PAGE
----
This week the Paradise Papers showed what lengths investors will go to minimise tax bills. 

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A hard choice - Euthanasia figures up 67%

It was as predictable as it was unavoidable: Even though a date for a referendum on the Eighth Amendment has not yet been announced opposing camps — that phrase hardly does justice to how polarised they are — are in full campaign mode. 

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Choice characters - #makeamericagreatagain

Tweets, the literary structure of choice for many, have just gone from 140 to 280 characters, reflecting its power and influence.

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Stardust tragedy - When there are no answers

Whenever a young person dies in horrific, unexpected, and extreme circumstances, his or her parents, family, and close friends want answers: How did it happen? Why did it happen? Who is responsible?

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Enniskillen memorial - The powerful role symbols can play

A new memorial to the victims of the Enniskillen bombing is to be unveiled on Sunday at a ceremony to mark the 30th anniversary of the IRA attack in which 11 people were slaughtered.

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Top three in Melbourne Cup - Our golden age

It must be hoped, for the sake of politeness at least, that Australian minister for consumer affairs Marlene Kairouz, who apologised last week for suggesting that anyone with an Irish accent calling to a home in Melbourne should be turned away, did not allow her bias get in the way of backing Irish runners in the Melbourne Cup.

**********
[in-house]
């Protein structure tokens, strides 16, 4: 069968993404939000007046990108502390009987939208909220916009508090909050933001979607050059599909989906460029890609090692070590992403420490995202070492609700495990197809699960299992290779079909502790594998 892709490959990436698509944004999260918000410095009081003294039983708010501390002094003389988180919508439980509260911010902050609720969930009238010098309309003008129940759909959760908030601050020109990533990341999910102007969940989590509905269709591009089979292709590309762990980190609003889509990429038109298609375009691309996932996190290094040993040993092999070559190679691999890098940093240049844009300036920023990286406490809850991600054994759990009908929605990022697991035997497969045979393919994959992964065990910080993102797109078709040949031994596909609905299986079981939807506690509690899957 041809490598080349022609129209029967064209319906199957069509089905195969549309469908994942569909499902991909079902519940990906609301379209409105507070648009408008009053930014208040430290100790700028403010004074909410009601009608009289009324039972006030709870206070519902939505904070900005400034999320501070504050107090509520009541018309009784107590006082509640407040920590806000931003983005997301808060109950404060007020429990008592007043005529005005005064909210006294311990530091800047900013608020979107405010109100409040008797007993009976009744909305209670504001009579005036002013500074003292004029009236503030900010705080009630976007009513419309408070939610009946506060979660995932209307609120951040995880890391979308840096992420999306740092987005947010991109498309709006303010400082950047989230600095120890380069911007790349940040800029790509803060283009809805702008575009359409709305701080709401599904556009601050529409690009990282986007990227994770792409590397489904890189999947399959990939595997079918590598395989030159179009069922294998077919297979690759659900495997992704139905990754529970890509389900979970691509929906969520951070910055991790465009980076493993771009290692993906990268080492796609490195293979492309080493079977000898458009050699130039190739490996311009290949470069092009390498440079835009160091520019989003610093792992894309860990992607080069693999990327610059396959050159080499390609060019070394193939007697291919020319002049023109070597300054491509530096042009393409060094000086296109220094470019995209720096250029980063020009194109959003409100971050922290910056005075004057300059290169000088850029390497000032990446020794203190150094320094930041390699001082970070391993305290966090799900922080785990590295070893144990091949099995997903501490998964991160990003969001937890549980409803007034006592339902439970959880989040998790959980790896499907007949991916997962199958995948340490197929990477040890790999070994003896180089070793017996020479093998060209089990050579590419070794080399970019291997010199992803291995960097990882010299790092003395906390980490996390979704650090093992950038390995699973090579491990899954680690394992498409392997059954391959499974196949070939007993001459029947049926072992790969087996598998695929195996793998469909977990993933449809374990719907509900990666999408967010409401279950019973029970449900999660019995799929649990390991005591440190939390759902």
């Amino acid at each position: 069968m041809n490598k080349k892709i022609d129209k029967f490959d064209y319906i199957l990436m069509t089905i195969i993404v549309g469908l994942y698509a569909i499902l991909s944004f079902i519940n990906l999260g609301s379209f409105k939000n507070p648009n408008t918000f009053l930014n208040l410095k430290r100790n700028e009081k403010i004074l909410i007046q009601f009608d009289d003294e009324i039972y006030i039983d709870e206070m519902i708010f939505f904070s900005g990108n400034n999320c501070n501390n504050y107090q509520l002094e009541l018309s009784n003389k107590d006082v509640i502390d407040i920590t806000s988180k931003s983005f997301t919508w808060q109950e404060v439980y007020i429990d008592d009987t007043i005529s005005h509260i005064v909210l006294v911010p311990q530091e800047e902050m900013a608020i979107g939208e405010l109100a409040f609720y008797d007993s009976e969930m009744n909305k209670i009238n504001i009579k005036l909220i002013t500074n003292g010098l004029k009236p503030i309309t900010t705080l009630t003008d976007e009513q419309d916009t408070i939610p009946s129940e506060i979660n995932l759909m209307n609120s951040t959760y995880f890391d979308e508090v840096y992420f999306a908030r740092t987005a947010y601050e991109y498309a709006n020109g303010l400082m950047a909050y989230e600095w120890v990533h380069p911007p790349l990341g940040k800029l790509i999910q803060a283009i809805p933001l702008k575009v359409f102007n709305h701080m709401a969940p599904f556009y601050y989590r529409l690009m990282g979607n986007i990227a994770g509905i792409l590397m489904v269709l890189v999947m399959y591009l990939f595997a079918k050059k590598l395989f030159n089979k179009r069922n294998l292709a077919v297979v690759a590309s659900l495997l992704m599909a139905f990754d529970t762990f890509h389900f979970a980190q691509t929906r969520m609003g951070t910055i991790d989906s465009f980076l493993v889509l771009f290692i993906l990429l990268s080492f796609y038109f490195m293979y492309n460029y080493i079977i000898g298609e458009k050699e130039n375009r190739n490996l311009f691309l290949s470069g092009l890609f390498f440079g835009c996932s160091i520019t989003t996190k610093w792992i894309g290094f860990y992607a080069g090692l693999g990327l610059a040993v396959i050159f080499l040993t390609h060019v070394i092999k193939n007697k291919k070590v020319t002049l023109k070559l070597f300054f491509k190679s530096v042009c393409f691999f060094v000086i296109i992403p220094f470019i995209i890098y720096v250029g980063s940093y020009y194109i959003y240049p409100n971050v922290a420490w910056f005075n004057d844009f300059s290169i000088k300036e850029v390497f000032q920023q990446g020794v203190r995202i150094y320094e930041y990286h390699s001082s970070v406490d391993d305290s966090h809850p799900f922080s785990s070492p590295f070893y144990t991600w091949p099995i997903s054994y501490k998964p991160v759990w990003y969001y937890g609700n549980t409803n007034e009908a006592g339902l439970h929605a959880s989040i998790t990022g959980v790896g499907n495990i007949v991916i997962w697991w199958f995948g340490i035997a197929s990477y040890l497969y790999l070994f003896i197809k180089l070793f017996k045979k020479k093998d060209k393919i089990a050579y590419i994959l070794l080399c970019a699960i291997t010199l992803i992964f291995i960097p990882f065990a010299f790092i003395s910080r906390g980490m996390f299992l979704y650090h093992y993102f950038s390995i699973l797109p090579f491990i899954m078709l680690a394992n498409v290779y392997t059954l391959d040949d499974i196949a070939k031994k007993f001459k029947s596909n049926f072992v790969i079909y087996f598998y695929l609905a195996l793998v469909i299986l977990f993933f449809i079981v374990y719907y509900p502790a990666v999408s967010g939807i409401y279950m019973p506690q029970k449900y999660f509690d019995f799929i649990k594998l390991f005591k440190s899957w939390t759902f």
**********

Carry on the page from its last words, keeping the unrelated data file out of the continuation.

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Climate change proposals - Why pay to stop farm pollution?

The reaction to the weekend recommendations on the delivery of climate change policy — or the lack of it — from the Citizens’ Assembly was a mix of dismay and derision.

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Transparency, and the lack thereof - We pay a huge price for apathy

By any yardstick the 2002 compensation deal for victims of clerical abuse agreed by education minister Michael Woods was disastrous — unless of course, your loyalties lie with the congregations who have dodged their responsibilities in what was to have been a 50/50 burden-sharing agreement.

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Art competitions: What's the real prize?

The debate of what might constitute art may never beresolved. 

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The Paradise Papers: A glimpse at unfair reality of our world

It's more than 1,000 years since King William the Conqueror of England commissioned the Domesday Book, a record of “The Great Survey” of much of England and parts of Wales to establish “how many hundreds of hides were in the shire, what land the king himself had, and what stock upon the land; or, what dues he ought to have by the year from the shire”.